Signs of High Functioning Depression in Your Staff

What Is High-Functioning Depression?

High-functioning depression can be difficult to recognize compared to other types of depression. Those who have it tend to be high achievers who hide their symptoms well.1

Depression in the ICD-10 is characterized by ten agreed-upon symptoms, including persistent sadness, fatigue, agitation or slowed movements, low self-confidence, and guilt or self-blame. According to the ICD-10, how many symptoms a patient scores on the depression test determines the level of depression he or she is facing, from mild to major.

High-functioning depression, like other types of depression, is characterized by a persistent low mood and low energy. It is known to be less debilitating than other types of depression, and people who have it appear to live relatively “normal” lives. On the outside, these individuals cope with their symptoms well enough to function at work and in social situations. However, even those who look to be functioning normally may be struggling internally.

Symptoms of High Functioning Depression

High-functioning depression can look different for everyone. The symptoms can overlap with major depression and other types of depression. Some of the common symptoms include:

  • Persistent sadness
  • Being generally unhappy in life
  • Fatigue
  • Low energy
  • Tendency to be self-critical
  • Low self-esteem
  • Sleep issues (too much or too little)
  • Overeating or undereating
  • Feelings of hopelessness

Is High-Functioning Depression an Official Diagnosis?

A difficult aspect of this condition is that there is no “high-functioning depression” as an official diagnosis in the Diagnostic and Statistical Manual of Mental Disorders (DSM), the resource most used by professionals to diagnose mental health disorders. 

Depression in the DSM-5 is diagnosed when someone presents a depressed mood every day or nearly every day for at least two weeks. The individual must also show a lack of interest or pleasure in anything, as well as three or more other depression symptoms. High-functioning depression, though not in the DSM-5, is sometimes used interchangeably with dysthymia, or persistent depressive disorder (PDD). PDD is known as chronic, low-grade depression that generally lasts at least two or three years.2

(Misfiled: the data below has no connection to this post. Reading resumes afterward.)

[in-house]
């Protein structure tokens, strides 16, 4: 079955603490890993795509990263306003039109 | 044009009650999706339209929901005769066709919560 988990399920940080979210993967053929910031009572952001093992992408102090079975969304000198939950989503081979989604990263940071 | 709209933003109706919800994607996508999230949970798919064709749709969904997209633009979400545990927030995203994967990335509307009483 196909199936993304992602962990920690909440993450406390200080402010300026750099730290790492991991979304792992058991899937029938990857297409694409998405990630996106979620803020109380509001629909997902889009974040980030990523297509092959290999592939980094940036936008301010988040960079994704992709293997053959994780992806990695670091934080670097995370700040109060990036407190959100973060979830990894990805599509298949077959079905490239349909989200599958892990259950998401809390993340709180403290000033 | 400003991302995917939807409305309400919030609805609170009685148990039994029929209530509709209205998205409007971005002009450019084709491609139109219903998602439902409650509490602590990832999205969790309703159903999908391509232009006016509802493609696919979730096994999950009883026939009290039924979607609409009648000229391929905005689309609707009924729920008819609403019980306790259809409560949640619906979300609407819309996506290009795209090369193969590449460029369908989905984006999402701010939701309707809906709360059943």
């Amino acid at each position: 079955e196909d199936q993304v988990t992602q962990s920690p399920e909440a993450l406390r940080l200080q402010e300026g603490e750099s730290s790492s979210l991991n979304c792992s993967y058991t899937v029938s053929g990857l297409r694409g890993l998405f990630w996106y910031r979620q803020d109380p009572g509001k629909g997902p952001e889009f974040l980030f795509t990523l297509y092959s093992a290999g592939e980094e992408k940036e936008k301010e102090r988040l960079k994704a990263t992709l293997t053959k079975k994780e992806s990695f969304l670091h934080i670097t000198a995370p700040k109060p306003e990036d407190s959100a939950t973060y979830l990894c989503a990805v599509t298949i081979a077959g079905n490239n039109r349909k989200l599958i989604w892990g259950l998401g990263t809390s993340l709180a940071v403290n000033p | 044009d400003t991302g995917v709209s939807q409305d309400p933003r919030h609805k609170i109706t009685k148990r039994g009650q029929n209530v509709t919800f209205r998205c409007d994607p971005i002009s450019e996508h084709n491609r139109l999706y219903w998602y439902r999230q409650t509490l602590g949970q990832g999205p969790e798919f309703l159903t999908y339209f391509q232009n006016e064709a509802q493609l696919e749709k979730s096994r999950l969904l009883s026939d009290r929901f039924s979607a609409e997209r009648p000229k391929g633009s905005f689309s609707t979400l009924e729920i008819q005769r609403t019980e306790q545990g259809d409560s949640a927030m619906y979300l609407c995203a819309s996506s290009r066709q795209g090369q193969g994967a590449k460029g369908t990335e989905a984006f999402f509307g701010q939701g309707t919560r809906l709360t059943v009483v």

For someone to be diagnosed with PDD, they must have a low or dark mood on most days, as well as two additional depression symptoms such as sleep problems, poor concentration, or feelings of hopelessness.3 Some may find it useful to self-diagnose using an online depression test such as Beck’s Depression Inventory. An individual can also see a therapist who offers other diagnostic tools.

Depression in the Workplace

High functioning Depression

Less than one-third of Americans are happy with their job.4 Recognizing depression in the workplace is essential for supporting employees and improving wellbeing and work performance.

What Causes Depression in Employees

Employees may feel depression at work for many reasons, including:

  • Feeling overwhelmed by work
  • Unreasonable demands
  • Working a job that is not the right fit
  • Inadequate pay
  • Workplace bullying
 

Depression at work can also be caused by factors unrelated to work. Bipolar depression may be easier to spot in the workplace as it is characterized by extreme swings of mood and energy.5

How Depression Impacts Work Performance

Work performance can be significantly impacted by employees with depression. Even in those with high-functioning depression, the symptoms that present themselves can negatively affect concentration, work attendance, productivity, and morale.